In several papers, I’ve made use of what I call the James-Rudner-Douglas (JRD) thesis: “Anytime a scientist announces a judgement of fact, they are making a tradeoff between the risk of different kinds of error. This balancing act depends on the costs of each kind of error, so scientific judgement involves assessments of the value of different outcomes.”
I have a paper forthcoming in Episteme which explores this theme as well as other issues in William James’ “The Will to Believe.” I just sent off my final draft and brought the version on my website up to date.
I’ve given a couple of talks in which I mull over possible counterexamples to the thesis. I recently wrote that as a paper, I’ve now posted a draft. Comments are welcome.
In my discussion of Dewey last week, I commented offhand that there might be more explicit engagement with the Peircean conception of reality elsewhere in the Dewey corpus. This week I’m teaching “Context and Thought”, where such engagement occurs.
Continue reading “The limit of inquiry”
In response to my post last week about the tension between Peircean and Jamesian pragmatism, Jay Odenbaugh and Dave Smith suggested that the tensions are resolved with Dewey. I’ve been rereading Dewey’s review of James for this week’s class, so let me take up their suggestion and tally the score.
Continue reading “Differences reconciled?”
Last time I taught a seminar on pragmatism, I began to doubt that it made sense to see “pragmatism” as a movement and blogged about the fundamental differences between Peirce’s and James’ positions. I’m teaching pragmatism again, and the differences are even more salient this time.
What follows is a somewhat rambling discussion of differences between Peirce and James on method, on truth, and in their general outlook.
Continue reading “Irreconcilable differences”
I’m teaching a seminar on pragmatism again this semester, so I’ve updated some of the texts in my pragmatism and American philosophy repository. My habits for using git are terrible, so lots of small changes got swept together in one giant update.
The big addition is LaTeX and PDF files for William Clifford’s “The Ethics of Belief.” Although it’s in the public domain, I was unable to find an unabridged version anywhere on the net. So I spent some time today making one. Starting from OCR on a scan of the 19th-century original, I fixed the formatting, cleaned up the transcription, and whatnot. There may still be some errors, but it’s better than anything else I could find.
The update also adds the third lecture to James’ Pragmatism.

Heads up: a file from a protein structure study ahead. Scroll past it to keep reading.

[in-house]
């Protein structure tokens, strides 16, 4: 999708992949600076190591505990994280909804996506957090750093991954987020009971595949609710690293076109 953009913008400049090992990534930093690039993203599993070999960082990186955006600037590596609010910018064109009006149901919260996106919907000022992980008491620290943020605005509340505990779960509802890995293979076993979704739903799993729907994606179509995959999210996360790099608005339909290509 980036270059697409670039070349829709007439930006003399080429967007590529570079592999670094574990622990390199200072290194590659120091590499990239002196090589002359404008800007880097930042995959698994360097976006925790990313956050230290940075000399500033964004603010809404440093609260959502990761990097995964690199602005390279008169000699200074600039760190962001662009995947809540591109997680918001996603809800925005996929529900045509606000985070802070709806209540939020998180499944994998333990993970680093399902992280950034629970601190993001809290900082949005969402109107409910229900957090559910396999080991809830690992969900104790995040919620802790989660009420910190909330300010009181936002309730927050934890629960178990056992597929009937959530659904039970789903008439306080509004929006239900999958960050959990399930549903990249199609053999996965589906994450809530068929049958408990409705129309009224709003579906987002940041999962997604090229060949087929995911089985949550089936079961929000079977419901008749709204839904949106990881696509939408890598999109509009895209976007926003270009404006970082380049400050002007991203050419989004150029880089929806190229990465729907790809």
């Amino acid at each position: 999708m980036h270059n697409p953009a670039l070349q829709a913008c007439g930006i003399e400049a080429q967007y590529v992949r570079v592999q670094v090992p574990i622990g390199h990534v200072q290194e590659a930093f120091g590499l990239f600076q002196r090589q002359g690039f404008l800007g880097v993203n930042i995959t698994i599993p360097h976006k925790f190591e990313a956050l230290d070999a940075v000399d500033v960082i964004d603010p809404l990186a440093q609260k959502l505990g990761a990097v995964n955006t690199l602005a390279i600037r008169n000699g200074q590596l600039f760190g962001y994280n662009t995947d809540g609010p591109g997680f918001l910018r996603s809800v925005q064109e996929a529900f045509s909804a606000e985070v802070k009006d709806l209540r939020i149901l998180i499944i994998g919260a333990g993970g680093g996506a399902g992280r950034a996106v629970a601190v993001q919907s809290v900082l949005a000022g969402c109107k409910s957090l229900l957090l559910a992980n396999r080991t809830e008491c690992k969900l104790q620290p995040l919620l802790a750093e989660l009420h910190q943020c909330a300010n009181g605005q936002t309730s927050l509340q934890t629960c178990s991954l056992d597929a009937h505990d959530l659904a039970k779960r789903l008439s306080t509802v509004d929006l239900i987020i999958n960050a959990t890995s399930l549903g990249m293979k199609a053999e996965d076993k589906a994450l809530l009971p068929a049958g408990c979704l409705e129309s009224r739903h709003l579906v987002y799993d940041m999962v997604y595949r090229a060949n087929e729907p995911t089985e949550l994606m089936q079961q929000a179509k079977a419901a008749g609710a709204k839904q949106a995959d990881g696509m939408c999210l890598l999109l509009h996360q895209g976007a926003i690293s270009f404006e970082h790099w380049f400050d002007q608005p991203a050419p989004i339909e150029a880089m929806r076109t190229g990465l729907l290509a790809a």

I mean, say what you want about the Uniqueness Thesis, Dude, at least it’s an ethos.Walter Sobchak (paraphrased)
Last Spring, in one post and another, I hit upon Nihilism as a third way in the opposition between Evidential Uniqueness and Permissivism. That grew into a paper, Evidential Nihilism, which is forthcoming in Analysis.
In a recent blog post, Les Green draws a distinction between research and scholarship. The former he characterizes as “[finding] out something [you] didn’t know, but which was there to be known”; the latter involves keeping up with the literature and making novel arguments. He distinguishes both of those from another thing philosophers do which he calls curating. He characterizes it this way:
A curator attempts to care for knowledge and culture we already have. Not by freezing it or ensuring no others can touch it, but by conserving it while placing it in a new context, or displaying it from a new angle, or in the company of new ideas, so as to make it intelligible and perhaps useful to those who follow us.
This captures an important feature of philosophy which is absent from (e.g) physics.
Continue reading “Curation”
Over at The Splintered Mind, Eric Schwitzgebel identifies what he calls the inflate-and-explode maneuver. Abstractly, the move is this: “Assume that things of Type X must have Property A, and then argue that nothing has Property A.”
Schwitzgebel is especially interested in the case of consciousness. On many accounts, one is supposed to have infallible access to the contents of one’s consciousness. However, one doesn’t have infallible access to anything. Having thus inflated consciousness with the pompous swell of infallibility, one blows it up— there is no such thing as consciousness!
Continue reading “Inflate and explode, analyze or explicate”
I wondered this morning what the possibility of human chimeras does for bioethical concerns about identity. I figured there must be literature on this, but my internet search only turned up the odd fact that Mary Ann Chimera is president of Democrats for Life of Ohio. So here is some half-baked musing.
Continue reading “And its tail is a snake”
For many years now, the graduate students in my department have hosted an annual graduate conference. This year’s topic is philosophy of biology.
I’ve gotten a lot out of attending over the years. There’s a specified topic, so all the papers are at least peripherally related. There’s only one track, so every speaker gets the attention of all the attendees.
If you are a grad student working in philbio, consider submitting an abstract. If you know a grad student working in philbio, consider nudging them to submit.
Here’s the official call:
The University at Albany Philosophical Association will hold its 13th Annual Graduate Conference on April 4th, 2020. Our topic is Philosophy of Biology, and our Keynote Speaker is Justin Garson (Hunter College, CUNY). The deadline is January 5th. We would greatly appreciate it if you would circulate the following call for papers amongst the graduate students in your Department.